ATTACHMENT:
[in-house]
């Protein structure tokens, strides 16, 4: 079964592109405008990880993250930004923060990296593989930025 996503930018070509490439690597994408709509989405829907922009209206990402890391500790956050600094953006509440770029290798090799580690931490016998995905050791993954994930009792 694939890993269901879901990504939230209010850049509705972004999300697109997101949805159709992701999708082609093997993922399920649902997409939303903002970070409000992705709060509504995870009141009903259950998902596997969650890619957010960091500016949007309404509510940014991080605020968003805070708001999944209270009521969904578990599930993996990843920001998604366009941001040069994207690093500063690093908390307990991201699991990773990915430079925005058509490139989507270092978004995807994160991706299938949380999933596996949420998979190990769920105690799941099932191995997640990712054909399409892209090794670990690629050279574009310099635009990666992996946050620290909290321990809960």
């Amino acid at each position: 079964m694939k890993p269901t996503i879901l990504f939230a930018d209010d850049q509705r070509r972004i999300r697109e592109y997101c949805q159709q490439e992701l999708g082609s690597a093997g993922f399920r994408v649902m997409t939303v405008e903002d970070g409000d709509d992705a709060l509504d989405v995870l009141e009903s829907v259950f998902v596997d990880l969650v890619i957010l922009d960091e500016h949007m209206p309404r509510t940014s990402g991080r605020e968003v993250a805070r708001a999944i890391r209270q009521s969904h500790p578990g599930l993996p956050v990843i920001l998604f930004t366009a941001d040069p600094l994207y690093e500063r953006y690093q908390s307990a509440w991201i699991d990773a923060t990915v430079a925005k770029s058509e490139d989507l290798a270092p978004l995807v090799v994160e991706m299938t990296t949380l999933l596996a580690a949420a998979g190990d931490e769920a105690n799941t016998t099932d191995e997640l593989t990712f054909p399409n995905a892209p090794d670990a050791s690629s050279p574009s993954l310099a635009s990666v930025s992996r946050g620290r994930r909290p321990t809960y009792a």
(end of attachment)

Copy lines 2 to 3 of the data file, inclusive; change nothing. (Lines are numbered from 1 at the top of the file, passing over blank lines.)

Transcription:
């Protein structure tokens, strides 16, 4: 079964592109405008990880993250930004923060990296593989930025 996503930018070509490439690597994408709509989405829907922009209206990402890391500790956050600094953006509440770029290798090799580690931490016998995905050791993954994930009792 694939890993269901879901990504939230209010850049509705972004999300697109997101949805159709992701999708082609093997993922399920649902997409939303903002970070409000992705709060509504995870009141009903259950998902596997969650890619957010960091500016949007309404509510940014991080605020968003805070708001999944209270009521969904578990599930993996990843920001998604366009941001040069994207690093500063690093908390307990991201699991990773990915430079925005058509490139989507270092978004995807994160991706299938949380999933596996949420998979190990769920105690799941099932191995997640990712054909399409892209090794670990690629050279574009310099635009990666992996946050620290909290321990809960």
């Amino acid at each position: 079964m694939k890993p269901t996503i879901l990504f939230a930018d209010d850049q509705r070509r972004i999300r697109e592109y997101c949805q159709q490439e992701l999708g082609s690597a093997g993922f399920r994408v649902m997409t939303v405008e903002d970070g409000d709509d992705a709060l509504d989405v995870l009141e009903s829907v259950f998902v596997d990880l969650v890619i957010l922009d960091e500016h949007m209206p309404r509510t940014s990402g991080r605020e968003v993250a805070r708001a999944i890391r209270q009521s969904h500790p578990g599930l993996p956050v990843i920001l998604f930004t366009a941001d040069p600094l994207y690093e500063r953006y690093q908390s307990a509440w991201i699991d990773a923060t990915v430079a925005k770029s058509e490139d989507l290798a270092p978004l995807v090799v994160e991706m299938t990296t949380l999933l596996a580690a949420a998979g190990d931490e769920a105690n799941t016998t099932d191995e997640l593989t990712f054909p399409n995905a892209p090794d670990a050791s690629s050279p574009s993954l310099a635009s990666v930025s992996r946050g620290r994930r909290p321990t809960y009792a």